Shelby M. Jackson (November 20, 1903 - January 1972) was a Democratic superintendent of public education in Louisiana who served from 1948-1964. In the early 1960s, he tried in vain to block federally-authorized school desegregation. Jackson was posthumously honored in 1994, by the naming of the "Shelby M. Jackson Memorial Campus" of Louisiana Technical College in Ferriday in his native Concordia Parish.
A former educator, Jackson was elected four times as his state's school superintendent. In his last reelection in April 1960, he overwhelmed the first Republican ever to seek the Louisiana superintendency, Centenary College professor Donald Emerich. Jackson polled 86.7 percent of the two-party vote, to Emerich's 13.3 percent. Jackson became well-known politically through his tenure as superintendent. For sixteen years, nearly every child's report card in the state bore Jackson's stenciled signature.
Continuing his strong segregationist position, Jackson had on November 13, 1960, declared a school holiday in an attempt to thwart court-ordered school desegregation in New Orleans, where the first race mixing was implemented in Louisiana schools.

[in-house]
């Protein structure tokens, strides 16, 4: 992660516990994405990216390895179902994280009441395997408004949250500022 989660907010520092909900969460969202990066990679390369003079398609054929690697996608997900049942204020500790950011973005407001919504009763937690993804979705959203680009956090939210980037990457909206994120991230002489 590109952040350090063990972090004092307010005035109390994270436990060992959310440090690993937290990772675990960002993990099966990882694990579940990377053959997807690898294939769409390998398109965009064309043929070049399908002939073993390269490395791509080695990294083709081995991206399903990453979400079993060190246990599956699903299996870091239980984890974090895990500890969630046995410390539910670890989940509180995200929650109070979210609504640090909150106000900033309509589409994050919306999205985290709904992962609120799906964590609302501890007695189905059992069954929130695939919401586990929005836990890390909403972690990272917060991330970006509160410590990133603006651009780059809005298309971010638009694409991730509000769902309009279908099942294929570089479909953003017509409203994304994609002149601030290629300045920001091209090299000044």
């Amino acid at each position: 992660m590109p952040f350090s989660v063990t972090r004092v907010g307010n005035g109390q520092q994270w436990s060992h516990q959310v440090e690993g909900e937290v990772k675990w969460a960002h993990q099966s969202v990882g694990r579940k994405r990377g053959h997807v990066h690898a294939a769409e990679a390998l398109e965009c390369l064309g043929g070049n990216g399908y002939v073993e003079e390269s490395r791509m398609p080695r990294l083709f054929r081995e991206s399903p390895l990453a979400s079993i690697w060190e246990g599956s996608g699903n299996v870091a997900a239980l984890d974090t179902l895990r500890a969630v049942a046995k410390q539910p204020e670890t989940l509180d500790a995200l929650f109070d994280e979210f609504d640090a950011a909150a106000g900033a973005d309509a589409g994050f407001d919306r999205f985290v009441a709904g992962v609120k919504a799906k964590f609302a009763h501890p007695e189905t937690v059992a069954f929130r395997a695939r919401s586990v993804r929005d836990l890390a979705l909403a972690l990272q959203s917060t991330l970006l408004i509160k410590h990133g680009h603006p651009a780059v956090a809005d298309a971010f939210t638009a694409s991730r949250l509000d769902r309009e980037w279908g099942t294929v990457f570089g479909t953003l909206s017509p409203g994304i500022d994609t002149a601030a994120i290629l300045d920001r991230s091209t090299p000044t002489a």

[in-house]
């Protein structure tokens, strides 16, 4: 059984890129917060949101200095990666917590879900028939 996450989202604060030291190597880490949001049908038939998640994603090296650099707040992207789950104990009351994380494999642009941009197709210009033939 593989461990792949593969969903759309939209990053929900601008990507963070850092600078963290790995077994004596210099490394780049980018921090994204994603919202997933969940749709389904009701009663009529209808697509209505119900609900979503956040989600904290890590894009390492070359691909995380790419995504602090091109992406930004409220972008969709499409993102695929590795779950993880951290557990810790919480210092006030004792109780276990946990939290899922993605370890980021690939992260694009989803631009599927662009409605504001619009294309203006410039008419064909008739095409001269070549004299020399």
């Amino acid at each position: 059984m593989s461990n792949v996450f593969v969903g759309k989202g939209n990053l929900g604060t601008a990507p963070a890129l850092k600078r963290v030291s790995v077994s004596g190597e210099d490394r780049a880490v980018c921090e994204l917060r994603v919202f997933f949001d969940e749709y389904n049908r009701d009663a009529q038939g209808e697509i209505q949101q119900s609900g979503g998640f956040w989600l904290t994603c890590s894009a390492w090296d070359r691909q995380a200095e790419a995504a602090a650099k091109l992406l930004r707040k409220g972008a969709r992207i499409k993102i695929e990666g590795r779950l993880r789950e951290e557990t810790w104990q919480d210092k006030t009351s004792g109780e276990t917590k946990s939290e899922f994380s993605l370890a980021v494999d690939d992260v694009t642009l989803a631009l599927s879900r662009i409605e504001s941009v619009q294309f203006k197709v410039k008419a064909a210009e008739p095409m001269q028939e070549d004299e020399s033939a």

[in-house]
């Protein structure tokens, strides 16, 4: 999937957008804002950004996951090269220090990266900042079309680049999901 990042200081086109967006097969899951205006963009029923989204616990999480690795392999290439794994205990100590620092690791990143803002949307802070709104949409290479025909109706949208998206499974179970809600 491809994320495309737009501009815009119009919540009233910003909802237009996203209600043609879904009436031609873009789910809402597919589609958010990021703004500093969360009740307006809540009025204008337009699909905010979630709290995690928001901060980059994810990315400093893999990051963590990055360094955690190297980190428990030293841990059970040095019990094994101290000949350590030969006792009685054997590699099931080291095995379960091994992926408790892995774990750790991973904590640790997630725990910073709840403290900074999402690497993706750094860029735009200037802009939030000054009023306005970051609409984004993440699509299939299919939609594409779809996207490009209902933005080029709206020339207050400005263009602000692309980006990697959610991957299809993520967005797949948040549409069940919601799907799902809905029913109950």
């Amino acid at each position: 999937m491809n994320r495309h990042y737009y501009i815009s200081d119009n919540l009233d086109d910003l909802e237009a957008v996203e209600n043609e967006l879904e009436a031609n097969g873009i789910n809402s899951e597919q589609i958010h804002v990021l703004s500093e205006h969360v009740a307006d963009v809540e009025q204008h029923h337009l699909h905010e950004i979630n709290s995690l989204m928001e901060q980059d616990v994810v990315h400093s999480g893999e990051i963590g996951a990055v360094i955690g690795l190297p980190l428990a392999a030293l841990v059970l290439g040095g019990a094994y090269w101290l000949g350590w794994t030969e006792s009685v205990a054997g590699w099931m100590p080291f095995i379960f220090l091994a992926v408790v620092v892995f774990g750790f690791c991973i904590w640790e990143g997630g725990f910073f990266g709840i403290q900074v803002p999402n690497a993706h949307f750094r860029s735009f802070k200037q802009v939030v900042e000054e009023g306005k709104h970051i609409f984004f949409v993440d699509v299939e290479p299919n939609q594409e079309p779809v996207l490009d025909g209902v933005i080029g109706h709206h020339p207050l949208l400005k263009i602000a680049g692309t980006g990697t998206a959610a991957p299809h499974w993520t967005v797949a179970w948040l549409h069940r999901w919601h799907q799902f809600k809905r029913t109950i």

He entered the 1963 Democratic gubernatorial primary. He campaigned on an intraparty "ticket" with New Orleans attorney Harry R. Cabral (1926-1998), who was seeking the lieutenant governor's position.
Jackson finished fifth with 103,945 votes (11.5 percent).
Had he run for a fifth term as superintendent and not for governor, it has been speculated that a clear majority of his votes would have otherwise gone to the fourth-place candidate, former Governor Robert F. Kennon. Therefore, with more than half of Jackson's votes added to his total, Kennon, not fellow Democrat John Julian McKeithen, would have entered the party runoff primary with the Number 1 candidate, former New Orleans Mayor deLesseps Story Morrison, Sr. (1912-1964).
One may indeed argue that Jackson had little chance of being governor, but he inadvertently denied Kennon the likelihood of a second nonconsecutive term. Jackson endorsed the successful McKeithen in the runoff with Morrison. Cabral finished far behind in the lieutenant governor's race as well, with victory going to the conservative incumbent, Clarence C. "Taddy" Aycock (1915-1987) of Franklin in St. Mary Parish.
Dodd said that Jackson had tried to capitalize on the desegregation crisis: "Shelby Jackson was too dumb and schoolteacherish to use his great opportunities effectively. Too, my being on the [state education] board and gigging him quietly didn't help his cause much."
William J. "Bill" Dodd, Peapatch Politics, Baton Rouge: Claitor's Publishing, 1991